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OPRAH DAILY: BOOKS TO READ BY THE FIRE
When a mudslide strands a train, Baxter, a queer Black sleeping car porter, must contend with the perils of white passengers, ghosts, and his secret love affair
The Sleeping Car Porter brings to life an important part of Black history in North America, from the perspective of a queer man living in a culture that renders him invisible in two ways. Affecting, imaginative, and visceral enough that you’ll feel the rocking of the train, The Sleeping Car Porter is a stunning accomplishment.
Baxter’s name isn’t George. But it’s 1929, and Baxter is lucky enough, as a Black man, to have a job as a sleeping car porter on a train that crisscrosses the country. So when the passengers call him George, he has to just smile and nod and act invisible. What he really wants is to go to dentistry school, but he’ll have to save up a lot of nickel and dime tips to get there, so he puts up with “George.”
On this particular trip out west, the passengers are more unruly than usual, especially when the train is stalled for two extra days; their secrets start to leak out and blur with the sleep-deprivation hallucinations Baxter is having. When he finds a naughty postcard of two queer men, Baxter’s memories and longings are reawakened; keeping it puts his job in peril, but he can’t part with the postcard or his thoughts of Edwin Drew, Porter Instructor.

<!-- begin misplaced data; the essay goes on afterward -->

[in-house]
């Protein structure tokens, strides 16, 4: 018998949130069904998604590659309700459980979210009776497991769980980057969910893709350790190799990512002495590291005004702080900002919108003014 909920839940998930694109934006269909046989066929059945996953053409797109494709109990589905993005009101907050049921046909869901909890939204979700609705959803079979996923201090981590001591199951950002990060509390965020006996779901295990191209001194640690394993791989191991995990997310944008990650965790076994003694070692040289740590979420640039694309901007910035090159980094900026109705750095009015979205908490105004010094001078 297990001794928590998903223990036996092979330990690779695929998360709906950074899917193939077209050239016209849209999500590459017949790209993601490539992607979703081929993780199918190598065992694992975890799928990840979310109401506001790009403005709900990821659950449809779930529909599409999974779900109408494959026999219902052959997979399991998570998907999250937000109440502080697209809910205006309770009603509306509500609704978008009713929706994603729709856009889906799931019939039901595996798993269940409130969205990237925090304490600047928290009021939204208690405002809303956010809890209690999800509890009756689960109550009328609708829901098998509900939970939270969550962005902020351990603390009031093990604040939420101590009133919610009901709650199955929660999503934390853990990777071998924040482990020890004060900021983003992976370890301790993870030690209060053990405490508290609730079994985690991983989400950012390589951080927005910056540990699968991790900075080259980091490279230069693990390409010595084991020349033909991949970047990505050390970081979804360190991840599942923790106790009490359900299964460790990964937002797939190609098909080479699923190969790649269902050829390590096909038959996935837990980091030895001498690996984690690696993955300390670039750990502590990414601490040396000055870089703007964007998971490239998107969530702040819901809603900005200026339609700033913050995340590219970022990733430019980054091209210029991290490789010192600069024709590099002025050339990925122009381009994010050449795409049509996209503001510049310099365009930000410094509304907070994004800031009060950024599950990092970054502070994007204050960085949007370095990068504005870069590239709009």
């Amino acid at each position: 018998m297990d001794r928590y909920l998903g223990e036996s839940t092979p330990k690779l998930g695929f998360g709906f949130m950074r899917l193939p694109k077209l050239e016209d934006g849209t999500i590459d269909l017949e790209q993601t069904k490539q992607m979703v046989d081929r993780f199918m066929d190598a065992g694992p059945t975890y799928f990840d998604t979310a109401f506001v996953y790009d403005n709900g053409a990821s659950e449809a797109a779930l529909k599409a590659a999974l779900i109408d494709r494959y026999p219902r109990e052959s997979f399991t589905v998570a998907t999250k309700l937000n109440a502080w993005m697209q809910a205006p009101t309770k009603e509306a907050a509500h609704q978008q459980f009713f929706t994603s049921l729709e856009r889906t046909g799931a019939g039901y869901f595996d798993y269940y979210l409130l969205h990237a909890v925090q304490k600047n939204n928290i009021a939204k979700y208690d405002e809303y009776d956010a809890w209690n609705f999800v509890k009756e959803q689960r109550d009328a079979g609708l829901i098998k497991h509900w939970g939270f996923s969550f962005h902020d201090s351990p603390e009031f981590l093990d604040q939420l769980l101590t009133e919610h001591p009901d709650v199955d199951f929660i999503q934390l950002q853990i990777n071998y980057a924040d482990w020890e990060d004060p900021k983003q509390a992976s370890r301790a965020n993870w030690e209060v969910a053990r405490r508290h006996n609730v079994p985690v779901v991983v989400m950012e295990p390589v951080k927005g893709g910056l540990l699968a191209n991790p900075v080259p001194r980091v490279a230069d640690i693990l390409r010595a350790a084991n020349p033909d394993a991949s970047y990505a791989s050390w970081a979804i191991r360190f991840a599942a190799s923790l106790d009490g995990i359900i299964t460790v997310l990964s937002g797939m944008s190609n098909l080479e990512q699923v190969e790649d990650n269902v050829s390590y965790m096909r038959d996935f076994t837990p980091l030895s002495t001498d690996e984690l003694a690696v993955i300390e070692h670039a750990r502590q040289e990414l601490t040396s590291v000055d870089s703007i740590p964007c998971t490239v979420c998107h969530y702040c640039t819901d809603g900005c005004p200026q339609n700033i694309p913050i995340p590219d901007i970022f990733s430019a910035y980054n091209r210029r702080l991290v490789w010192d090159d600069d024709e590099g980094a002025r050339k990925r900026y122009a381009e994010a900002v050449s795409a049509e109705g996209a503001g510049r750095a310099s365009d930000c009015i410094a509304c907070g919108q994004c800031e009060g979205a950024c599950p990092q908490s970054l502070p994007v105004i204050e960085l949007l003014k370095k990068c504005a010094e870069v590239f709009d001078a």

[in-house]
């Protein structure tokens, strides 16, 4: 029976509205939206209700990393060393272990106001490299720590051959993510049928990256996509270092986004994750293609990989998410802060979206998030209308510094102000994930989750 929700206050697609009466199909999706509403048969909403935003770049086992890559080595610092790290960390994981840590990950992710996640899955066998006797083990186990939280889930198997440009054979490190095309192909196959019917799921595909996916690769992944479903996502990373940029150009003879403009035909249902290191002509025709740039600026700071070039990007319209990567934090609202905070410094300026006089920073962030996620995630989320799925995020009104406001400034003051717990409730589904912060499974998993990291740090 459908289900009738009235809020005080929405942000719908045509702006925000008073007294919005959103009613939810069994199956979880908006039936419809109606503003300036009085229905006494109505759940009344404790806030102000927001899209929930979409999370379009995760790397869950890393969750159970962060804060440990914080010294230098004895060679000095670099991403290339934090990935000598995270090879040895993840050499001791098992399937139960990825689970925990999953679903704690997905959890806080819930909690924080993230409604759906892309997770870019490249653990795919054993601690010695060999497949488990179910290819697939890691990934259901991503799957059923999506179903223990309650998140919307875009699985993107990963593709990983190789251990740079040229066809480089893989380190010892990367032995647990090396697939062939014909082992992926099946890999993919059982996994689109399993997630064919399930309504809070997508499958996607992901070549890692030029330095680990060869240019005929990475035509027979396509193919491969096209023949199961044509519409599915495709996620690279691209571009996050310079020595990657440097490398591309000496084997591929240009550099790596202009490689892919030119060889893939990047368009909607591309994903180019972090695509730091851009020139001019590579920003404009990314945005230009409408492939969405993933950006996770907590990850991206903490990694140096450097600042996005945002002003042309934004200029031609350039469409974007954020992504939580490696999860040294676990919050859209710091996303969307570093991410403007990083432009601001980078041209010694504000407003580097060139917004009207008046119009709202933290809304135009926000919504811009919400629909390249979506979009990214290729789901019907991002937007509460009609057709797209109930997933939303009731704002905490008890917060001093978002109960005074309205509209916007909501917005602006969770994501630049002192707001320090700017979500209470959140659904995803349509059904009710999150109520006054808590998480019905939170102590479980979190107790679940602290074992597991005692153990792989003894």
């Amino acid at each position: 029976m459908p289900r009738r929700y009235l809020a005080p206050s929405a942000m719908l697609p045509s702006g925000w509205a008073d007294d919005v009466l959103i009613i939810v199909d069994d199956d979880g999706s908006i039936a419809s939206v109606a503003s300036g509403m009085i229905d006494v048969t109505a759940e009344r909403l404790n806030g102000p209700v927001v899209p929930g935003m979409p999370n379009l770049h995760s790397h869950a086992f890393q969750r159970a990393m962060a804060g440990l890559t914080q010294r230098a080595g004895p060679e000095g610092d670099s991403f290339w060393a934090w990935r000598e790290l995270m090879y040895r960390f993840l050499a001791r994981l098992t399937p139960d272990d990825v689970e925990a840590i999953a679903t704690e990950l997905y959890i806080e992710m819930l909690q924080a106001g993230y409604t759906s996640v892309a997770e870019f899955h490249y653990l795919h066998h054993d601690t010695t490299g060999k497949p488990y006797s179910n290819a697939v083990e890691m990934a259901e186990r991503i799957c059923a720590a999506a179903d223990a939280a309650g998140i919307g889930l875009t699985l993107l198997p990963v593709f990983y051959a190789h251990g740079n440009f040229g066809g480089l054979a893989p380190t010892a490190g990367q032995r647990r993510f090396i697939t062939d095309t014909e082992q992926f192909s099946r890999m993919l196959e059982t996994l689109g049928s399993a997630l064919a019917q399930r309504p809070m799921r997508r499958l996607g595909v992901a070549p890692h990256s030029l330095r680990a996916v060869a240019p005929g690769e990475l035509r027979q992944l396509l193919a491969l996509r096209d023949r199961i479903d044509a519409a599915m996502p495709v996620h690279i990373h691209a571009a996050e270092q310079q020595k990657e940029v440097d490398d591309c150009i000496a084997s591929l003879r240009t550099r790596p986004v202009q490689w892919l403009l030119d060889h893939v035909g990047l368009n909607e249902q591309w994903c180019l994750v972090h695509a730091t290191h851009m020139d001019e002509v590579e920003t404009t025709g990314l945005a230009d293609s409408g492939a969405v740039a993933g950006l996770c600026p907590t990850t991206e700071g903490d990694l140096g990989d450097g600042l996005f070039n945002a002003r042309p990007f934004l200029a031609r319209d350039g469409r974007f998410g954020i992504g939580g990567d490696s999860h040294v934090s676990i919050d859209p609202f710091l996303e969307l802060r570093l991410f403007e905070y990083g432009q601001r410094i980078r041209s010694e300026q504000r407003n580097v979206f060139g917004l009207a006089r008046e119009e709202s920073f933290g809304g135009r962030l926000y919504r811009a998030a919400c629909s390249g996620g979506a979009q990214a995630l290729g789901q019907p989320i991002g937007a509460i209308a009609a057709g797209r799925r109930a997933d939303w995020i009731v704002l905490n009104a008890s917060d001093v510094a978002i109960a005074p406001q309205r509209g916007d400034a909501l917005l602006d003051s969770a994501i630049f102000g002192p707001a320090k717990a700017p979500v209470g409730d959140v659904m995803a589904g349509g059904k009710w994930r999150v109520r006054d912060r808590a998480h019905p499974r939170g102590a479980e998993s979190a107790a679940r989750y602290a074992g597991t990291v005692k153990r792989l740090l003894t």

“Suzette Mayr’s The Sleeping Car Porter offers a richly detailed account of a particular occupation and time–train porter on a Canadian passenger train in 1929–and unforcedly allows it to illuminate the societal strictures imposed on black men at the time–and today. Baxter is a secretly-queer and sleep-deprived porter saving up for dental school, working a system that periodically assigns unexplained demerits, and once a certain threshold is reached, the porter loses his job. Thus, success is impossible, the best one can do is to fail slowly. As Baxter takes a cross-continental run, the boarding passengers have more secrets than an Agatha Christie cast, creating a powder keg on train tracks. The Sleeping Car Porter is an engaging and illuminating novel about the costs of work, service, and secrets.” – Keith Mosman, Powell’s Books
“I thought The Sleeping Car Porter was fantastic! It strikes a balance between being about the struggles of being black and gay at that time while not being too heavy handed with it. I enjoyed his constant mental math on how many demerits he might receive for each infraction. The reader really gets a sense of the conflict that Baxter is going through. I really liked reading a book from the perspective of a porter.” – Hunter Gillum, Beaverdale Books